The Weird Week in Review
MAN MISTAKES JELLYFISH FOR BREAST IMPLANT
An unnamed man at the beach in Maroochydore, Queensland, Australia, found a suspicious gelatinous object in the water. He thought it was a breast implant. He took it to the local police station and handed it over, telling them it may be evidence of a homicide. A short investigation revealed that the object was actually a dead jellyfish, most likely a common blubber jellyfish, that had lost its tentacles. The investigation was closed.
FISH FROZEN INTO SKATING RINK
A theme park in Japan had a creative idea: they installed an ice skating rink with 5,000 fish embedded in the ice! There were also crabs and shellfish in the ice. The idea was to give skaters the illusion of skating on the sea, but the stunt backfired when advertisements sparked complaints on social media. Space World manager Toshimi Takeda was shocked at the backlash.
Takeda told CNN the park would unfreeze the skate rink to remove the fish, hold an "appropriate religious service" and then reuse them as fertilizer.
He added the fish were purchased at a local fish market, and were dead before they were frozen.
BOY GETS TO BLOW STUFF UP
A 12-year-old cancer patient in Sydney, Australia, named Declan was approached by the Make-A-Wish Foundation and asked about his dearest wish. The boy replied that he wanted to "blow stuff up." And so you shall.
The Australian Federal Police organized a training day for Declan with their Specialist Response Group. The family traveled to the squad's Majura headquarters in Canberra, where Declan was put into various police scenarios where he saved the day by detonating explosives. He also learned about bomb demolition and police procedures. A good time was had by all.
CAT FENCE ERECTED AROUND VOLCANO
The nation's longest cat-proof fence has been unveiled in Hawaii. The five-mile fence around the Mauna Loa volcano is six feet tall and took three years to build. The fence is not to protect cats from volcanic activity, though. It's to protect the endangered Hawaiian petrel from the cats.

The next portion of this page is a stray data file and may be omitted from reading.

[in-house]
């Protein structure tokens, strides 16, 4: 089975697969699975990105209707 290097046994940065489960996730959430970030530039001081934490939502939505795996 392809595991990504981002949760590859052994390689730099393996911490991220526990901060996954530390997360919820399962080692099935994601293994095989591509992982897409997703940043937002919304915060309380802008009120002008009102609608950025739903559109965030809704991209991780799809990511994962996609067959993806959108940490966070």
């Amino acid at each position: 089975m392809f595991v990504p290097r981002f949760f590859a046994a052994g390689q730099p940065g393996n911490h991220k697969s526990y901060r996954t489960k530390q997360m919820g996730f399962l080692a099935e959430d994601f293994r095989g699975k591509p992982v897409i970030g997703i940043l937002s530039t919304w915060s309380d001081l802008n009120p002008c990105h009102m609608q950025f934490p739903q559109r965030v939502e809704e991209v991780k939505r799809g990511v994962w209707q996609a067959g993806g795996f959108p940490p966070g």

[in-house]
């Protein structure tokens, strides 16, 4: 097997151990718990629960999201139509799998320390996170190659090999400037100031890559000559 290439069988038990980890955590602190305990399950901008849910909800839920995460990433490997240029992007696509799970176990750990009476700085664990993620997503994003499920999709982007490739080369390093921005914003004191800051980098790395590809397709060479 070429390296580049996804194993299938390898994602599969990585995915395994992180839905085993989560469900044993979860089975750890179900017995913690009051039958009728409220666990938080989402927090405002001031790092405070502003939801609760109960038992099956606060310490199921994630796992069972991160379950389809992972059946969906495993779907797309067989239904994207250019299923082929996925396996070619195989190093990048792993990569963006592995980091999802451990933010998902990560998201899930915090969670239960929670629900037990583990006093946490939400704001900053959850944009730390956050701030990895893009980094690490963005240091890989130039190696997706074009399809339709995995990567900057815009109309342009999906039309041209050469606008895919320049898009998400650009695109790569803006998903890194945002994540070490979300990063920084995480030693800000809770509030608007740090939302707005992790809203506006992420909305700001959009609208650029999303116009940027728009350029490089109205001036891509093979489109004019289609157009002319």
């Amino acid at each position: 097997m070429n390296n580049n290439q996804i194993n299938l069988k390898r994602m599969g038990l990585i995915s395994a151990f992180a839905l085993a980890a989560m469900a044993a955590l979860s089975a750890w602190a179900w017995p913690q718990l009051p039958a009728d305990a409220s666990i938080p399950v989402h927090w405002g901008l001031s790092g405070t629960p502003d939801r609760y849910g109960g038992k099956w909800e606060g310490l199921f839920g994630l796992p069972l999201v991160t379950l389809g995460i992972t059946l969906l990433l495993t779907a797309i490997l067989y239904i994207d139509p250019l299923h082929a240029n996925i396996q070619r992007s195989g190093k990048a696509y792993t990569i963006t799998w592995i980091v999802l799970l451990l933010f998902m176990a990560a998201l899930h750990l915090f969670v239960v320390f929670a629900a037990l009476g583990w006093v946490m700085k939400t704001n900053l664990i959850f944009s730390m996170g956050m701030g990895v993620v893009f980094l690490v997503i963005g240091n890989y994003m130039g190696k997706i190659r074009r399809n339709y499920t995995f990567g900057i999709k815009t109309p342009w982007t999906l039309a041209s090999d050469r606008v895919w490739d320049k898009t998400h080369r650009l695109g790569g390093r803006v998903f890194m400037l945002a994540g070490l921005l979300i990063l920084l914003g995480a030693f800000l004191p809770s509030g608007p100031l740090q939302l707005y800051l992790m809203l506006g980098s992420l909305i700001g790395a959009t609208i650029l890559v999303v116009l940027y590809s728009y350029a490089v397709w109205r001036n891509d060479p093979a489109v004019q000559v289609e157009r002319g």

Mauna Loa’s lava-covered slopes make for some seriously forbidding landscape, but that hasn’t deterred cats, which have adapted to the Hawaiian islands just fine since arriving on explorers’ ships. So fine, in fact, that the little invasive predators are now a mortal threat to the endangered Hawaiian petrel, a seabird that breeds on Mauna Loa. Several thousand of the birds live in Hawaii, but only about 75 breeding pairs are on the Big Island.
The fence features an outward curve at the top, which should deter any but the most determined feral cats.
WOMAN RUNS TRIATHLON, BREAKS BONES, DELIVERS BABY, AND SERVES THANKSGIVING DINNER
On Thanksgiving Day, Rhonda DiCostanzo of Tacoma, Washington, woke up early and put the turkey in the oven. Then she went out to participate in the YMCA triathlon. Crossing the finish line, she fell and broke two fingers. At the emergency room, she saw a woman in active labor. As DiCostanzo is a certified midwife, she volunteered to deliver the baby, since the maternity staff would take too long to arrive on a holiday. As if that wasn't enough activity for the day, DiCostanzo made it home in time to serve Thanksgiving dinner to 16 people. And how was your holiday?